Research on family business achieved a considerable development over the last decades and knowledge increased on the most critical and pervasive topics related to family firms. Nevertheless, studies suffer a lack of a shared theoretical framework (Lindblom & Cohen, 1979) with consequent limitations on empirical research. Family business has been considered, for a long time, a distinct field from mainstream business research and it has been noticed that a generally accepted, rigorous and empirically supported explanation for why family firms exist is still absent (Chua, Chrisman & Chang, 2004). There is not a widely accepted framework for a systematic integration of the different approaches, such as strategic management, organizational theory, sociology, psychology and other disciplines that can contribute to understanding family business (Chrisman, Chua and Sharma, 2005). Recently, relevant efforts have been made to increase the theoretical foundations of the field to overcome limitations shown in previous studies. A main topic is to come through controversy in the definition of a family business (Chrisman, Chua and Sharma, 2003). The absence of common basic theories results in a considerable lack of consistency in family business definition which becomes even more evident if the concept is needed for empirical research. There are, therefore, relevant limitations comparing and generalizing findings across studies, in absence of widely accepted instruments to select samples of homogeneous businesses (Smyrnios, Tanewski and Romano, 1998). The theoretical approach adopted in our analysis is consistent with Lansberg (1983) recently developed by Chua, Chrisman e Sharma (2004), according to the perspective that a family business is a way of being. The family presence influences strategies, firm structures and the ways with which these are realized and implemented, making them different from those of other firms lacking in a family presence. This conceptual framework allows to overcome the lack in clarity between the theoretical explanation of the phenomenon and its observable components, which has been recognized as one of the main limits in previous studies.Although a function of a theoretical definition is to point out the fundamental characters of an observed phenomenon, mainly as an entity or an object, at an operational level a sound definition effectively supports the analysis when it clearly identifies inferential qualities such as measurability, objectivity, and the easiness with which they can be found. The evolutionary path of the family business definition can be explained as a progressive and sometimes indirect process towards the formulation and the identification of two distinct levels: a theoretical one able to capture and to synthesize the core of the phenomenon and the operational one whose objective characteristics are identified in a more precise way up to be measurable. The debate has been recently enriched by the introduction of the F-PEC Scale of Family Influence (Astrachan, Klein and Smyrnios, 2002; Klein, Astrachan and Smyrnios, 2005) where Power, Experience and Culture are considered the prevailing dimensions of the family involvement in and influence on a firm. This model provides an useful instrument to measure the family influence on a business, but not all the matters are undoubtedly solved. The persistent adoption of subjective measures, especially when referring to attitudes, may reproduce ambiguity and risks of tautological definitions where family business is that one which professes itself as such.The purpose of the paper is twofold. The first one is to propose a systematic literature review by the analysis of the theoretical background of the family business definition, according to an evolutionary perspective. It highlights the promising contribution of recent perspectives towards a theoretical framework able to support empirical research. However, even these recent approaches show some “dark shadows” in terms of trade-off between objective characteristics and the intangible ones more difficult to measure. The second goal, therefore, is to contribute to overcome the “family business dilemma” exploring the more ambiguous dimensions of the family business definitions in search of measurable and objective items. Referring to the F-PEC model, the cultural dimension is discussed, adopting an organizational culture perspective.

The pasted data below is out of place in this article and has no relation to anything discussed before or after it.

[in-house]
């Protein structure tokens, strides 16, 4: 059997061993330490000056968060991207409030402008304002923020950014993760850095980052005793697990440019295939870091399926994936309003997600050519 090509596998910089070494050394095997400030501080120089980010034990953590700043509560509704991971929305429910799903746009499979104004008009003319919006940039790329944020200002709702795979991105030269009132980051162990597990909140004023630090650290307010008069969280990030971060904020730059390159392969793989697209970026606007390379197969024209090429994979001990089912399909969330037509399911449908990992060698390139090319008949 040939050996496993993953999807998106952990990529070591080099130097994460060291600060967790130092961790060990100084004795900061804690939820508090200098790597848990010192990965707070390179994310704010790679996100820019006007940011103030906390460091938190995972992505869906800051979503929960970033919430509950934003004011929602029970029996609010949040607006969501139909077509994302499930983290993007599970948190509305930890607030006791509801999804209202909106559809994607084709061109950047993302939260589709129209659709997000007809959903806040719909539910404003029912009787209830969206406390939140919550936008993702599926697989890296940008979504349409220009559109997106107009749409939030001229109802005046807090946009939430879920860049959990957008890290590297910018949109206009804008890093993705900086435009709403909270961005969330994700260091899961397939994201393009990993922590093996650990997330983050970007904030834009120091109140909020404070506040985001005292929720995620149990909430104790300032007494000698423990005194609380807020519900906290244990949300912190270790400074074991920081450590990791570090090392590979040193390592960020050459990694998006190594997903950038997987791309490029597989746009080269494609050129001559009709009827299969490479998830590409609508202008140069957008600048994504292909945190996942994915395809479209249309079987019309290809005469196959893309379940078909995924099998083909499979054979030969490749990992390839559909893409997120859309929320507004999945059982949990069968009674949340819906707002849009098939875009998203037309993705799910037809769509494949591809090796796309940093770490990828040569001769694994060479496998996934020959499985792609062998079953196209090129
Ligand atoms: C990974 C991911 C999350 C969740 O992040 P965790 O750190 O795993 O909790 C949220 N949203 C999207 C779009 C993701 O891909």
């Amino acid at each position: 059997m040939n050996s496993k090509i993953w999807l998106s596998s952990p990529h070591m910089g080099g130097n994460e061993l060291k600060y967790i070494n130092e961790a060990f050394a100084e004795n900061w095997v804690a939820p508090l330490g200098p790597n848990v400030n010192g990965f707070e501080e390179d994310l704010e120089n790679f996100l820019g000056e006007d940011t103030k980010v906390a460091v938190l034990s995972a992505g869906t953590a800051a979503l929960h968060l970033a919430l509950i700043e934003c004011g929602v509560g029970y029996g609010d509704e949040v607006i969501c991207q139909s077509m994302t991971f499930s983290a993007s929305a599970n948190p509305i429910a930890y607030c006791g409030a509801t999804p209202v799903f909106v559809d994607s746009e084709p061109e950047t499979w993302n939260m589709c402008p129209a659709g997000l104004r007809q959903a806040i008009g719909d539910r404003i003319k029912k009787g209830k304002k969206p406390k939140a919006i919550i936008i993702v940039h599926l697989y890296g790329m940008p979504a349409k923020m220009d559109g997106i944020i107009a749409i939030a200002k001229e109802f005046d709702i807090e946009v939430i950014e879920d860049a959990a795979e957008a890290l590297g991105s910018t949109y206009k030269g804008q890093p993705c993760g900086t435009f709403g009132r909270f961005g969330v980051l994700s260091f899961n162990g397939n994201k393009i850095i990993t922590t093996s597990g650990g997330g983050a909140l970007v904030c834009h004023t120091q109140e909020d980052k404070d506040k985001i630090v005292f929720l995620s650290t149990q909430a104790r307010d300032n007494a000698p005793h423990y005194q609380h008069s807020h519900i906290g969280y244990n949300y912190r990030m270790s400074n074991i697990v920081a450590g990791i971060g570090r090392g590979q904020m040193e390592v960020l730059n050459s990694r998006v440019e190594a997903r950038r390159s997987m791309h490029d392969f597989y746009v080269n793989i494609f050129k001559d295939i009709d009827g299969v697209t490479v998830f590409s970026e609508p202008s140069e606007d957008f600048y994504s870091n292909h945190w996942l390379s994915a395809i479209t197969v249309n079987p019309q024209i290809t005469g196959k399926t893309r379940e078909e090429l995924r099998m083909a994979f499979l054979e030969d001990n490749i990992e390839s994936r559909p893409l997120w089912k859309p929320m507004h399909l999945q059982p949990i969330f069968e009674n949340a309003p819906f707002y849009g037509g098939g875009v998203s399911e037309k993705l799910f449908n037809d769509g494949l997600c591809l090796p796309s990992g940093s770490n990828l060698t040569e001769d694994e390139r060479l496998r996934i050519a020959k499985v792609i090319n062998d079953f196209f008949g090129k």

DI TOMA, Paolo e Stefano, Montanari. "The evolutionary path of the family business definition" Working paper, Dipartimento di Economia Aziendale - Università di Modena e Reggio Emilia, 2009.